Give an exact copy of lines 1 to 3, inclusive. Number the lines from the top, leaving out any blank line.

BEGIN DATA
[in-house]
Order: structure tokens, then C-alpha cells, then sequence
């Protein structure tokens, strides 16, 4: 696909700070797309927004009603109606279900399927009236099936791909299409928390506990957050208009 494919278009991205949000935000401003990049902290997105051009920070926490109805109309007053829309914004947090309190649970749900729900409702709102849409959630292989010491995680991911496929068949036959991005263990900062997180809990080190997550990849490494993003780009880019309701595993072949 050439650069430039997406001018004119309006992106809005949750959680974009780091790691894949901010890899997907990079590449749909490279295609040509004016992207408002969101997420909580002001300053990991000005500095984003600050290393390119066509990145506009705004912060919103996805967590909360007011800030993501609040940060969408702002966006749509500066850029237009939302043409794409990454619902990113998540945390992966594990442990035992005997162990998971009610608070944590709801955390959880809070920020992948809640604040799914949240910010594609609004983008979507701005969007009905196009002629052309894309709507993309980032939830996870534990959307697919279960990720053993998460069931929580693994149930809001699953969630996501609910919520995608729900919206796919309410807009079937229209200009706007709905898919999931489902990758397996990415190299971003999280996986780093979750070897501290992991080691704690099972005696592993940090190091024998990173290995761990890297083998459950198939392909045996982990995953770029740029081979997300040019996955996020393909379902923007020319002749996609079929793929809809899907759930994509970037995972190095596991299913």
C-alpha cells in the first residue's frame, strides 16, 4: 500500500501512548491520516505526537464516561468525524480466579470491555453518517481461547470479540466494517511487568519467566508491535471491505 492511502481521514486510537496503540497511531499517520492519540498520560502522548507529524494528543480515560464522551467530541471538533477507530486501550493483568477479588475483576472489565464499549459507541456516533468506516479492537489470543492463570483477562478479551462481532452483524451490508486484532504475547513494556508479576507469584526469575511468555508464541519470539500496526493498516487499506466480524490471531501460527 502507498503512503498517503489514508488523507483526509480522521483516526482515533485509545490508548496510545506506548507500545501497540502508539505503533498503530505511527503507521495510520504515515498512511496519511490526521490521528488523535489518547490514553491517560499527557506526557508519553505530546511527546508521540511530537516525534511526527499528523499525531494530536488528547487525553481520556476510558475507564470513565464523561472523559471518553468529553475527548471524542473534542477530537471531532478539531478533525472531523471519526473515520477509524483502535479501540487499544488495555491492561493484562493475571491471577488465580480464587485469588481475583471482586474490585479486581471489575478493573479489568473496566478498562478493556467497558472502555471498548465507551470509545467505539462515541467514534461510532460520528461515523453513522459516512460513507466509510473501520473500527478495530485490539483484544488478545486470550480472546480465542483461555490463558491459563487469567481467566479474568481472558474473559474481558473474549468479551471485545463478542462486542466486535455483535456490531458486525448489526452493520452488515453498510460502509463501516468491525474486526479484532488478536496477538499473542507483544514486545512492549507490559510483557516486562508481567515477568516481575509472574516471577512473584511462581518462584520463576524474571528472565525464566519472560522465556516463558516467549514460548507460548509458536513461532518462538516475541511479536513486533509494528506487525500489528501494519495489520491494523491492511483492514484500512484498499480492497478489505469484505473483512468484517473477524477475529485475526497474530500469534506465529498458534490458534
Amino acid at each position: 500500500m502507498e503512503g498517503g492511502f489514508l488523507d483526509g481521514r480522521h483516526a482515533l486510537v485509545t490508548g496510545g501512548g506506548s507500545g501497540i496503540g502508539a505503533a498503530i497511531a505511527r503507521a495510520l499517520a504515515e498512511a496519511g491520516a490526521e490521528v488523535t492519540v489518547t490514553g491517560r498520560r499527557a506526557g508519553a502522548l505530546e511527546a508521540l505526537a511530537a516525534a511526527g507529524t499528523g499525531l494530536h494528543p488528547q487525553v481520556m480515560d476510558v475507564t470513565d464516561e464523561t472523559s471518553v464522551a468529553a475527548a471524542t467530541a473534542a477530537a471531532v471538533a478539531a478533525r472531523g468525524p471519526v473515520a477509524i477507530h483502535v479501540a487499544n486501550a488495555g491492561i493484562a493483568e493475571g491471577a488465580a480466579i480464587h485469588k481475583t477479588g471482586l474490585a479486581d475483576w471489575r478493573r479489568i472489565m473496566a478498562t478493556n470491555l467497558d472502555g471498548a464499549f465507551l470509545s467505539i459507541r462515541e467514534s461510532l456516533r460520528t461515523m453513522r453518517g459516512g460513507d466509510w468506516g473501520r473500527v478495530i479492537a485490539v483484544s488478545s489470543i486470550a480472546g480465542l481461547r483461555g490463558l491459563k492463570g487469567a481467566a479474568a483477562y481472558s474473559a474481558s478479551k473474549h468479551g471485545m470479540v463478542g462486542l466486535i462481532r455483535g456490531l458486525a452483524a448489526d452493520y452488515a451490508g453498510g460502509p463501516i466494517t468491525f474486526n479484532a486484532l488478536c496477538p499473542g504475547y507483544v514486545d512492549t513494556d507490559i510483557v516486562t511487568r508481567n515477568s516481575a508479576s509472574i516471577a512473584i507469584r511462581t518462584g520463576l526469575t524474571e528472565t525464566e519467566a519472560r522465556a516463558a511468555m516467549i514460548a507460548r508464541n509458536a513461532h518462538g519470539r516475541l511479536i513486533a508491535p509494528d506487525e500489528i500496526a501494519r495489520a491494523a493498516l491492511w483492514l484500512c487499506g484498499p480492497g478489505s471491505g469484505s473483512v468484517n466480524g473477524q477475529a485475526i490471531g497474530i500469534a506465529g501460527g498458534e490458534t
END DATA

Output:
[in-house]
Order: structure tokens, then C-alpha cells, then sequence
């Protein structure tokens, strides 16, 4: 696909700070797309927004009603109606279900399927009236099936791909299409928390506990957050208009 494919278009991205949000935000401003990049902290997105051009920070926490109805109309007053829309914004947090309190649970749900729900409702709102849409959630292989010491995680991911496929068949036959991005263990900062997180809990080190997550990849490494993003780009880019309701595993072949 050439650069430039997406001018004119309006992106809005949750959680974009780091790691894949901010890899997907990079590449749909490279295609040509004016992207408002969101997420909580002001300053990991000005500095984003600050290393390119066509990145506009705004912060919103996805967590909360007011800030993501609040940060969408702002966006749509500066850029237009939302043409794409990454619902990113998540945390992966594990442990035992005997162990998971009610608070944590709801955390959880809070920020992948809640604040799914949240910010594609609004983008979507701005969007009905196009002629052309894309709507993309980032939830996870534990959307697919279960990720053993998460069931929580693994149930809001699953969630996501609910919520995608729900919206796919309410807009079937229209200009706007709905898919999931489902990758397996990415190299971003999280996986780093979750070897501290992991080691704690099972005696592993940090190091024998990173290995761990890297083998459950198939392909045996982990995953770029740029081979997300040019996955996020393909379902923007020319002749996609079929793929809809899907759930994509970037995972190095596991299913």